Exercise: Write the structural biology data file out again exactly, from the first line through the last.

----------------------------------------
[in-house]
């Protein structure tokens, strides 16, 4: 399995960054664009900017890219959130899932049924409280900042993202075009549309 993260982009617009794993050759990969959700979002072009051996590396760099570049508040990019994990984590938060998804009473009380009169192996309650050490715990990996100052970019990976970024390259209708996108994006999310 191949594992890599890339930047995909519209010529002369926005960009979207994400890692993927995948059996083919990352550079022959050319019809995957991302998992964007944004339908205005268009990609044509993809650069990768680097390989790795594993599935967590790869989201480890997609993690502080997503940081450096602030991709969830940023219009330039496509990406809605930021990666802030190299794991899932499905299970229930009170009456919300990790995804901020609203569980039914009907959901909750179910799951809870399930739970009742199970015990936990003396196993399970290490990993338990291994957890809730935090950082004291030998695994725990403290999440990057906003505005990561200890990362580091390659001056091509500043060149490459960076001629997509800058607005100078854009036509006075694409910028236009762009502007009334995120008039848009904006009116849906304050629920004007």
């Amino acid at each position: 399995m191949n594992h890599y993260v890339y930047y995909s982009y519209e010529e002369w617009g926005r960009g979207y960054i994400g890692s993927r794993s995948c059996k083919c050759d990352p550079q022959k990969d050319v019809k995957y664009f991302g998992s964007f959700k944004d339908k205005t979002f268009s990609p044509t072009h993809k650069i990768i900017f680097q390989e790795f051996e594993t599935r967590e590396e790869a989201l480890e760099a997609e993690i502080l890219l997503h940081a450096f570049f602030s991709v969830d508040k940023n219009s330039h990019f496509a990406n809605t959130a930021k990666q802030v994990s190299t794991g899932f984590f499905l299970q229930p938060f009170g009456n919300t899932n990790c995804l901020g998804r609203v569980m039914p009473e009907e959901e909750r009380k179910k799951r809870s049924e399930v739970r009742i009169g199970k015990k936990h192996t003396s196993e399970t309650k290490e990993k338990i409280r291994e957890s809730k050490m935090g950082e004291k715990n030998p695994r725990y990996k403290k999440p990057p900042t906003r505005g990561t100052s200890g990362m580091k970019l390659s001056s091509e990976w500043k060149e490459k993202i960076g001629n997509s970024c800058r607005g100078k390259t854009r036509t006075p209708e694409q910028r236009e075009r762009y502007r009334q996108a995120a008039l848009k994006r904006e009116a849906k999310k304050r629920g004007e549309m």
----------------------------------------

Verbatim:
[in-house]
């Protein structure tokens, strides 16, 4: 399995960054664009900017890219959130899932049924409280900042993202075009549309 993260982009617009794993050759990969959700979002072009051996590396760099570049508040990019994990984590938060998804009473009380009169192996309650050490715990990996100052970019990976970024390259209708996108994006999310 191949594992890599890339930047995909519209010529002369926005960009979207994400890692993927995948059996083919990352550079022959050319019809995957991302998992964007944004339908205005268009990609044509993809650069990768680097390989790795594993599935967590790869989201480890997609993690502080997503940081450096602030991709969830940023219009330039496509990406809605930021990666802030190299794991899932499905299970229930009170009456919300990790995804901020609203569980039914009907959901909750179910799951809870399930739970009742199970015990936990003396196993399970290490990993338990291994957890809730935090950082004291030998695994725990403290999440990057906003505005990561200890990362580091390659001056091509500043060149490459960076001629997509800058607005100078854009036509006075694409910028236009762009502007009334995120008039848009904006009116849906304050629920004007």
């Amino acid at each position: 399995m191949n594992h890599y993260v890339y930047y995909s982009y519209e010529e002369w617009g926005r960009g979207y960054i994400g890692s993927r794993s995948c059996k083919c050759d990352p550079q022959k990969d050319v019809k995957y664009f991302g998992s964007f959700k944004d339908k205005t979002f268009s990609p044509t072009h993809k650069i990768i900017f680097q390989e790795f051996e594993t599935r967590e590396e790869a989201l480890e760099a997609e993690i502080l890219l997503h940081a450096f570049f602030s991709v969830d508040k940023n219009s330039h990019f496509a990406n809605t959130a930021k990666q802030v994990s190299t794991g899932f984590f499905l299970q229930p938060f009170g009456n919300t899932n990790c995804l901020g998804r609203v569980m039914p009473e009907e959901e909750r009380k179910k799951r809870s049924e399930v739970r009742i009169g199970k015990k936990h192996t003396s196993e399970t309650k290490e990993k338990i409280r291994e957890s809730k050490m935090g950082e004291k715990n030998p695994r725990y990996k403290k999440p990057p900042t906003r505005g990561t100052s200890g990362m580091k970019l390659s001056s091509e990976w500043k060149e490459k993202i960076g001629n997509s970024c800058r607005g100078k390259t854009r036509t006075p209708e694409q910028r236009e075009r762009y502007r009334q996108a995120a008039l848009k994006r904006e009116a849906k999310k304050r629920g004007e549309m």